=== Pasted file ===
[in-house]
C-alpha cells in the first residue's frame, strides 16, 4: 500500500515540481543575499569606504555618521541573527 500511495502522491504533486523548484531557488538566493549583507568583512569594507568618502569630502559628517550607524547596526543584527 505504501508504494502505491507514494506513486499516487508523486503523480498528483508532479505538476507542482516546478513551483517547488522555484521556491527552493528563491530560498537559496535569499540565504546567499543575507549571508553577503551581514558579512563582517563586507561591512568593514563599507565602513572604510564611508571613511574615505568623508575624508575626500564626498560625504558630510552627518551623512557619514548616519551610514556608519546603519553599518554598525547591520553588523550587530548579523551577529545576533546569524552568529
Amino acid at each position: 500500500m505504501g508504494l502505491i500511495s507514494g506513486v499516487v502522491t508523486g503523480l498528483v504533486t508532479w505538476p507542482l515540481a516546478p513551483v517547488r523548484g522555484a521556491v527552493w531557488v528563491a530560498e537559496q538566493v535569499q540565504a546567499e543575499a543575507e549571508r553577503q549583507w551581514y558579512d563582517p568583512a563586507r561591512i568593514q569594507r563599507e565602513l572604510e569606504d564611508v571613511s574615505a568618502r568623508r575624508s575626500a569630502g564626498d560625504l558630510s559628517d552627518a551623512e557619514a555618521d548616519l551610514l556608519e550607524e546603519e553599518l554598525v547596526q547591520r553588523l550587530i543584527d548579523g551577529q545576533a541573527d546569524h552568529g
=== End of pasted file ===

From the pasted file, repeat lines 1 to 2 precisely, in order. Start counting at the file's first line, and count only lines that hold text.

[in-house]
C-alpha cells in the first residue's frame, strides 16, 4: 500500500515540481543575499569606504555618521541573527 500511495502522491504533486523548484531557488538566493549583507568583512569594507568618502569630502559628517550607524547596526543584527 505504501508504494502505491507514494506513486499516487508523486503523480498528483508532479505538476507542482516546478513551483517547488522555484521556491527552493528563491530560498537559496535569499540565504546567499543575507549571508553577503551581514558579512563582517563586507561591512568593514563599507565602513572604510564611508571613511574615505568623508575624508575626500564626498560625504558630510552627518551623512557619514548616519551610514556608519546603519553599518554598525547591520553588523550587530548579523551577529545576533546569524552568529